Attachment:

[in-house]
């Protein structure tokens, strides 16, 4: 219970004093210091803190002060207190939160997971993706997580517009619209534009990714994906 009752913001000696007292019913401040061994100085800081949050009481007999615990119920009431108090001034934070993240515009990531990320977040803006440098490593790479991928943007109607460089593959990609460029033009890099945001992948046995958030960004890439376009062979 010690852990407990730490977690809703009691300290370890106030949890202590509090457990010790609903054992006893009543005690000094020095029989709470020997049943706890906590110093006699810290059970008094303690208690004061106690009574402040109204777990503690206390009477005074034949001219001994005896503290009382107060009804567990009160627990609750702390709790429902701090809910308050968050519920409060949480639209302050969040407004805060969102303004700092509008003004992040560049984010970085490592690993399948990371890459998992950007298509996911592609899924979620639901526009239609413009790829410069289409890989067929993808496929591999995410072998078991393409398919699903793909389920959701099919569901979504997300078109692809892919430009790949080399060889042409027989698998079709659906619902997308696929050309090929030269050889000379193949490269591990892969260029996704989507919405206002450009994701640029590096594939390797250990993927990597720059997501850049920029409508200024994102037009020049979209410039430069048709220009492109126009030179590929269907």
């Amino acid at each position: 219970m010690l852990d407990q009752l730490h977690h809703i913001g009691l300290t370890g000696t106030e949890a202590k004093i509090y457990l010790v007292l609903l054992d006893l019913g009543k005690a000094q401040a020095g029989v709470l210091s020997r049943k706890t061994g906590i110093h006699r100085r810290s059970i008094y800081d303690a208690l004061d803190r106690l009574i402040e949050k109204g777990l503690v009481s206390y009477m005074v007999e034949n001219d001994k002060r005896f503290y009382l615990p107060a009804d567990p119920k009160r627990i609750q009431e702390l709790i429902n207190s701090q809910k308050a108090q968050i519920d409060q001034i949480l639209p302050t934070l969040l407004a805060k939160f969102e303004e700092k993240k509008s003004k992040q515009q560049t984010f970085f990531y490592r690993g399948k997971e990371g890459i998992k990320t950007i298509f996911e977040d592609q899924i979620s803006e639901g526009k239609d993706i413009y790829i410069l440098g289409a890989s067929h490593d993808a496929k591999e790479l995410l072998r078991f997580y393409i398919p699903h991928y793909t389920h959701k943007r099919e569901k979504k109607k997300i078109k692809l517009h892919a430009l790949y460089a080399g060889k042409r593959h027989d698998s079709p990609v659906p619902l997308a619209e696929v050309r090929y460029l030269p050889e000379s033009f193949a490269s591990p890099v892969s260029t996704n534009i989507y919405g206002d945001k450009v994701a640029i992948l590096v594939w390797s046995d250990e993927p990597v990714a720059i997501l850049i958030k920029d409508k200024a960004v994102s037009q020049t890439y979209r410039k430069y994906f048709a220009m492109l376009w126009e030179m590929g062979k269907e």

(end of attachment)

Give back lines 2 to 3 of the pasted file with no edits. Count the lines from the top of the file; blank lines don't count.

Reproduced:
């Protein structure tokens, strides 16, 4: 219970004093210091803190002060207190939160997971993706997580517009619209534009990714994906 009752913001000696007292019913401040061994100085800081949050009481007999615990119920009431108090001034934070993240515009990531990320977040803006440098490593790479991928943007109607460089593959990609460029033009890099945001992948046995958030960004890439376009062979 010690852990407990730490977690809703009691300290370890106030949890202590509090457990010790609903054992006893009543005690000094020095029989709470020997049943706890906590110093006699810290059970008094303690208690004061106690009574402040109204777990503690206390009477005074034949001219001994005896503290009382107060009804567990009160627990609750702390709790429902701090809910308050968050519920409060949480639209302050969040407004805060969102303004700092509008003004992040560049984010970085490592690993399948990371890459998992950007298509996911592609899924979620639901526009239609413009790829410069289409890989067929993808496929591999995410072998078991393409398919699903793909389920959701099919569901979504997300078109692809892919430009790949080399060889042409027989698998079709659906619902997308696929050309090929030269050889000379193949490269591990892969260029996704989507919405206002450009994701640029590096594939390797250990993927990597720059997501850049920029409508200024994102037009020049979209410039430069048709220009492109126009030179590929269907």
């Amino acid at each position: 219970m010690l852990d407990q009752l730490h977690h809703i913001g009691l300290t370890g000696t106030e949890a202590k004093i509090y457990l010790v007292l609903l054992d006893l019913g009543k005690a000094q401040a020095g029989v709470l210091s020997r049943k706890t061994g906590i110093h006699r100085r810290s059970i008094y800081d303690a208690l004061d803190r106690l009574i402040e949050k109204g777990l503690v009481s206390y009477m005074v007999e034949n001219d001994k002060r005896f503290y009382l615990p107060a009804d567990p119920k009160r627990i609750q009431e702390l709790i429902n207190s701090q809910k308050a108090q968050i519920d409060q001034i949480l639209p302050t934070l969040l407004a805060k939160f969102e303004e700092k993240k509008s003004k992040q515009q560049t984010f970085f990531y490592r690993g399948k997971e990371g890459i998992k990320t950007i298509f996911e977040d592609q899924i979620s803006e639901g526009k239609d993706i413009y790829i410069l440098g289409a890989s067929h490593d993808a496929k591999e790479l995410l072998r078991f997580y393409i398919p699903h991928y793909t389920h959701k943007r099919e569901k979504k109607k997300i078109k692809l517009h892919a430009l790949y460089a080399g060889k042409r593959h027989d698998s079709p990609v659906p619902l997308a619209e696929v050309r090929y460029l030269p050889e000379s033009f193949a490269s591990p890099v892969s260029t996704n534009i989507y919405g206002d945001k450009v994701a640029i992948l590096v594939w390797s046995d250990e993927p990597v990714a720059i997501l850049i958030k920029d409508k200024a960004v994102s037009q020049t890439y979209r410039k430069y994906f048709a220009m492109l376009w126009e030179m590929g062979k269907e």